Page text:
Why is there no smell?

Most toilet systems mix the pee and poo together creating a dangerous sewage gloop. Bacteria that thrive in an airless environment (anaerobic bacteria) feed on this gloop and generate gasses that smell very bad. Cassette and pump-out toilets suffer badly from this problem and need strongly scented chemicals to cover it up, which is not great for anyone.

When you keep the pee and poo apart you have two simpler ‘products’. Urine can start to smell after 4-5 days but can easily be disposed of down toilets, drain, grass etc. Poo can be covered in sawdust which helps to dry it and also neutralises the smell. Poo can be easily composted or ‘bagged & binned’.

In our experience, the best ‘cover’ materials to use are wooden cat litter pellets and small pet bedding or sawdust. 

Start by putting a compostable bag in your bucket…you don’t have to use one, you can just pour the contents straight into your secondary composting container (which is the place where the real magic will happen), but using bags just keeps it all cleaner, and means that you can lift it out when full, double bag and then transport it to your secondary container if it isn’t nearby to where the loo is being used.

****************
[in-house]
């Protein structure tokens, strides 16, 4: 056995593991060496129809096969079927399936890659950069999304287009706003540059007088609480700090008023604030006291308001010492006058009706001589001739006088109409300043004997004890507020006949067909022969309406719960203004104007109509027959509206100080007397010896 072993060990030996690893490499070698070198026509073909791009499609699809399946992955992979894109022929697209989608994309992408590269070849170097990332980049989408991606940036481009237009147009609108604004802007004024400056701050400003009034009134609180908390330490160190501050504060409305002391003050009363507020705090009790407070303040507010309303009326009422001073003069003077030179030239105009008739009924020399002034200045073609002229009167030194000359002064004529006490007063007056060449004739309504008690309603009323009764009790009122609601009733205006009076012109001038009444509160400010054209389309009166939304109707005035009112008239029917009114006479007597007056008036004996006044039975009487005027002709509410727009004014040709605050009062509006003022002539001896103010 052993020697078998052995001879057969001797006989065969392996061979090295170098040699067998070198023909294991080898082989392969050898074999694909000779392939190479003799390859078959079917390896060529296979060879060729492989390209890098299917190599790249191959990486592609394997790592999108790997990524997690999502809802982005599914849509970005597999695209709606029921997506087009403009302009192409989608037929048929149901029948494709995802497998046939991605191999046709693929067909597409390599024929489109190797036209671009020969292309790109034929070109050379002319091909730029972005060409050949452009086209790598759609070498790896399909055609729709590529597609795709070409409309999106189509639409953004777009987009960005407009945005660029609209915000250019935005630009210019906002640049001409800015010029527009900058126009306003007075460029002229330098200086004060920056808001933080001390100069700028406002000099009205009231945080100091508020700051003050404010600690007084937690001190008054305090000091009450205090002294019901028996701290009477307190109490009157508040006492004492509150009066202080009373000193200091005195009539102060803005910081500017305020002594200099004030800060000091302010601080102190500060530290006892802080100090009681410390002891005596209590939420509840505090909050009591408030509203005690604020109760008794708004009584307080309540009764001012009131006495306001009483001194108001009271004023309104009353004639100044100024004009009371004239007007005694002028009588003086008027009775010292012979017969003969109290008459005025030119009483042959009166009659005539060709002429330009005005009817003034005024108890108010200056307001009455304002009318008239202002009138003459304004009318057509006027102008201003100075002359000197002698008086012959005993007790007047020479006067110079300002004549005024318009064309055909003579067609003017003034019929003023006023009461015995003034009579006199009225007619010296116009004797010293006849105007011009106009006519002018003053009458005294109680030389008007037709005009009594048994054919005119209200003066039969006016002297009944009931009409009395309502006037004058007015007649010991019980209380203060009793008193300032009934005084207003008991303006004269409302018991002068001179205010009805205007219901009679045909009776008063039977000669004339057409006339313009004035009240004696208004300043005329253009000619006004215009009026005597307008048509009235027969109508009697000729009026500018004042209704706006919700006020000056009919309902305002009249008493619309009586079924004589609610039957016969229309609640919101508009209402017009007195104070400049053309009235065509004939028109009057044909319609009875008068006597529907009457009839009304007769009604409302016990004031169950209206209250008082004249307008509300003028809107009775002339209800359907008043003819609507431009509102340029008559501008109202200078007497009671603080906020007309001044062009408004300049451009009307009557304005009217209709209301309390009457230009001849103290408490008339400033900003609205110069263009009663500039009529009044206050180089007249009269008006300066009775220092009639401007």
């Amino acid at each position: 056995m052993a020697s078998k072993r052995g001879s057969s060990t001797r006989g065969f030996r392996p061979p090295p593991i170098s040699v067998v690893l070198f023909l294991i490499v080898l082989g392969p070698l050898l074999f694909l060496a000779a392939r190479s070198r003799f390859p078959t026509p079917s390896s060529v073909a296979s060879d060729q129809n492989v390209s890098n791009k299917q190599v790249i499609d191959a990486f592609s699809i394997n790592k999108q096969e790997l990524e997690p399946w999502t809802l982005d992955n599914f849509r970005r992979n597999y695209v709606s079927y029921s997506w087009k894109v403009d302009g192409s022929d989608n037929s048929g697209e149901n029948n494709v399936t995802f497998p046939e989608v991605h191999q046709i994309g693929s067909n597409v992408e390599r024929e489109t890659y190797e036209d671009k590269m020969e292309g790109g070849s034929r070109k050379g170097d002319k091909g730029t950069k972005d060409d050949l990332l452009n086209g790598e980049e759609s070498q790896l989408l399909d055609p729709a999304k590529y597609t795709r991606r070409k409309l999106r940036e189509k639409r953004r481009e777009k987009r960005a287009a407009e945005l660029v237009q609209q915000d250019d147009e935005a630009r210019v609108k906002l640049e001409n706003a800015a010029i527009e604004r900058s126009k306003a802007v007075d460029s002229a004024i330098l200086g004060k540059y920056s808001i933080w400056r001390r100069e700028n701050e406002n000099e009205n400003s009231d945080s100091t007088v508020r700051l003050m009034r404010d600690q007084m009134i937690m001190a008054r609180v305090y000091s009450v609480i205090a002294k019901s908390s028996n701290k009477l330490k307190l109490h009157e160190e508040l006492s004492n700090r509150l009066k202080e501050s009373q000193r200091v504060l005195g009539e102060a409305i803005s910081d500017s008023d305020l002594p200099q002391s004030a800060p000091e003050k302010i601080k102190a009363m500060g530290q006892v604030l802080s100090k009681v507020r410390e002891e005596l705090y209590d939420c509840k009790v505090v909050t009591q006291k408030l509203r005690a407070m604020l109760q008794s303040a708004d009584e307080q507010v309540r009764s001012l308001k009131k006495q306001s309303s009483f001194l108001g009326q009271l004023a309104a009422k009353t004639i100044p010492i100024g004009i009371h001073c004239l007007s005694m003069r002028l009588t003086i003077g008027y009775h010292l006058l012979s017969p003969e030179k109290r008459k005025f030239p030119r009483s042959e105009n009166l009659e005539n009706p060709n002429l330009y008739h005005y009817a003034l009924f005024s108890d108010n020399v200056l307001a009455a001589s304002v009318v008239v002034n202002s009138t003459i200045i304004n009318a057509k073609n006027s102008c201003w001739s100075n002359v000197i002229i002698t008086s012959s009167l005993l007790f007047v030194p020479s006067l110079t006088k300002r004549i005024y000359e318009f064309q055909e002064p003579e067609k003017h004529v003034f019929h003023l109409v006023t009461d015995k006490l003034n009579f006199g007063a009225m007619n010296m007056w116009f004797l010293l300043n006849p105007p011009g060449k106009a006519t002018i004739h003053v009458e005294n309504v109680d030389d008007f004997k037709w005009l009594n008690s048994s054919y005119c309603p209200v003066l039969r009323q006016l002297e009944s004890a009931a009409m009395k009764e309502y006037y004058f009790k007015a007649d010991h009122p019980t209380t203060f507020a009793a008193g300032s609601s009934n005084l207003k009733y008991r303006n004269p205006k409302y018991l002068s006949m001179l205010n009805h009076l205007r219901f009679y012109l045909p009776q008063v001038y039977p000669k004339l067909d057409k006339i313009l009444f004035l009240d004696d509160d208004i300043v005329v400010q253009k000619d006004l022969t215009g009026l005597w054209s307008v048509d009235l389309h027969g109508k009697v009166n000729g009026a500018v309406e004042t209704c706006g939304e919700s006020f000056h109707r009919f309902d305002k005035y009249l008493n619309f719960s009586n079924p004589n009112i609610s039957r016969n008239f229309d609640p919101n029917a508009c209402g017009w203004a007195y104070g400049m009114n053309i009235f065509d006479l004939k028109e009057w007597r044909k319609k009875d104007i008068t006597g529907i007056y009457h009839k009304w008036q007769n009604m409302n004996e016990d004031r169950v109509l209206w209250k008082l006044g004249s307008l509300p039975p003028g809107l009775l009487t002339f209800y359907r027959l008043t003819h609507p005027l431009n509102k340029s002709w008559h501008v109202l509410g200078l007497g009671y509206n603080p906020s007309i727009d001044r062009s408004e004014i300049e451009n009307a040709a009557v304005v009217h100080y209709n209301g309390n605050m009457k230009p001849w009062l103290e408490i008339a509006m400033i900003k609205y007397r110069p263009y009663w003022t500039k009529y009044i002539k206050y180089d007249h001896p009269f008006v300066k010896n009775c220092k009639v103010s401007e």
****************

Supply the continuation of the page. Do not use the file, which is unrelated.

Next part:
Then at the bottom of the bag put an inch or so of the wooden cat litter pellets…this acts as a biological sponge and will soak up extra moisture, and any urine that may get in there.

Then with every ‘deposit’, throw on a handful of the pet bedding or sawdust…it is best if you put dirty loo paper in a separate little bin lined with a paper bag to then bin or burn afterwards. Its not completely necessary as the toilet roll will break down too but your solids tank will fill up much faster, and the sawdust may not be able to do its job as well if the paper is blocking it.

A classic separator, making sure solids and liquids are kept separate